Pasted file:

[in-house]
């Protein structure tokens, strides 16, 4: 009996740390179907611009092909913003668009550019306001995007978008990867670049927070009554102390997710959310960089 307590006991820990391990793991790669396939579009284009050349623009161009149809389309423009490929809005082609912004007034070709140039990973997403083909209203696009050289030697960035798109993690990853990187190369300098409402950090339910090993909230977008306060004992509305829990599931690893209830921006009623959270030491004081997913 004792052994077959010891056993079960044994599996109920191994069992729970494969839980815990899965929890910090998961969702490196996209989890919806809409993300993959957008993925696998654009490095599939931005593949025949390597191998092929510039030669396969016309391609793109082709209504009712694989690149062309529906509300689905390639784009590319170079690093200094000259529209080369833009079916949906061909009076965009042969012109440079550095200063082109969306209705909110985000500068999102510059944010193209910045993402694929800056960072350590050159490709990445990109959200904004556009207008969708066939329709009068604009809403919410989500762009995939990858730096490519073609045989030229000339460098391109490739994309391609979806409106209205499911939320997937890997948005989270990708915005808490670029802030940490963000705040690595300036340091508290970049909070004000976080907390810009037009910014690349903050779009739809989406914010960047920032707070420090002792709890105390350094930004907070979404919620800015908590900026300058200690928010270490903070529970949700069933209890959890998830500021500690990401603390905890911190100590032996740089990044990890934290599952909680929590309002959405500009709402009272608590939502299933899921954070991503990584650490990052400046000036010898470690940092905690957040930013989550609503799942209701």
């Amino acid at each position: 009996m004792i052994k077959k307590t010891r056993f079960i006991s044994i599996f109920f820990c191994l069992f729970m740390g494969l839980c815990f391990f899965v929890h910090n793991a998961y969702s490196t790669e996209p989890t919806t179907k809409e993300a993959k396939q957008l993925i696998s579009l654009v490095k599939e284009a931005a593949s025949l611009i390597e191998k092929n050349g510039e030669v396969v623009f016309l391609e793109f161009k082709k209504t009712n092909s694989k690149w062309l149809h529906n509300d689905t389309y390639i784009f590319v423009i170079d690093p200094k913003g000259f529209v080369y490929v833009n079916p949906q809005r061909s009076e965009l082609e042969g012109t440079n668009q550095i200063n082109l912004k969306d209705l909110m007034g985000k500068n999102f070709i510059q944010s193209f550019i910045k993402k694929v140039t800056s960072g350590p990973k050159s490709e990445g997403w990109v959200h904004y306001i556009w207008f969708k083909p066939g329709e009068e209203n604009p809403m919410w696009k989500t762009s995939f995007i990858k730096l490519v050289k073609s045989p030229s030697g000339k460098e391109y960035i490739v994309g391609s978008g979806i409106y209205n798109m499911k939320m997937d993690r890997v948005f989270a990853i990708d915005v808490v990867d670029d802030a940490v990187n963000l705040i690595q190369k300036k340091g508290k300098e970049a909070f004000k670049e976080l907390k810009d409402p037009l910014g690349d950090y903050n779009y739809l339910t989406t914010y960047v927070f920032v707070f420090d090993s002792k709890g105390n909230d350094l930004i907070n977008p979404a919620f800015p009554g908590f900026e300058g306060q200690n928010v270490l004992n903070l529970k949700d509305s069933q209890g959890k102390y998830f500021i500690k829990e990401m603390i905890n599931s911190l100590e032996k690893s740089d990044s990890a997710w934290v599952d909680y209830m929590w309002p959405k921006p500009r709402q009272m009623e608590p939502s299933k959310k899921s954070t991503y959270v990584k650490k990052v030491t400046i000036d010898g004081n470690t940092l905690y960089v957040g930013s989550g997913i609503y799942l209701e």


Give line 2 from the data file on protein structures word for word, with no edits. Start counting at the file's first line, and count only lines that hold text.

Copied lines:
């Protein structure tokens, strides 16, 4: 009996740390179907611009092909913003668009550019306001995007978008990867670049927070009554102390997710959310960089 307590006991820990391990793991790669396939579009284009050349623009161009149809389309423009490929809005082609912004007034070709140039990973997403083909209203696009050289030697960035798109993690990853990187190369300098409402950090339910090993909230977008306060004992509305829990599931690893209830921006009623959270030491004081997913 004792052994077959010891056993079960044994599996109920191994069992729970494969839980815990899965929890910090998961969702490196996209989890919806809409993300993959957008993925696998654009490095599939931005593949025949390597191998092929510039030669396969016309391609793109082709209504009712694989690149062309529906509300689905390639784009590319170079690093200094000259529209080369833009079916949906061909009076965009042969012109440079550095200063082109969306209705909110985000500068999102510059944010193209910045993402694929800056960072350590050159490709990445990109959200904004556009207008969708066939329709009068604009809403919410989500762009995939990858730096490519073609045989030229000339460098391109490739994309391609979806409106209205499911939320997937890997948005989270990708915005808490670029802030940490963000705040690595300036340091508290970049909070004000976080907390810009037009910014690349903050779009739809989406914010960047920032707070420090002792709890105390350094930004907070979404919620800015908590900026300058200690928010270490903070529970949700069933209890959890998830500021500690990401603390905890911190100590032996740089990044990890934290599952909680929590309002959405500009709402009272608590939502299933899921954070991503990584650490990052400046000036010898470690940092905690957040930013989550609503799942209701």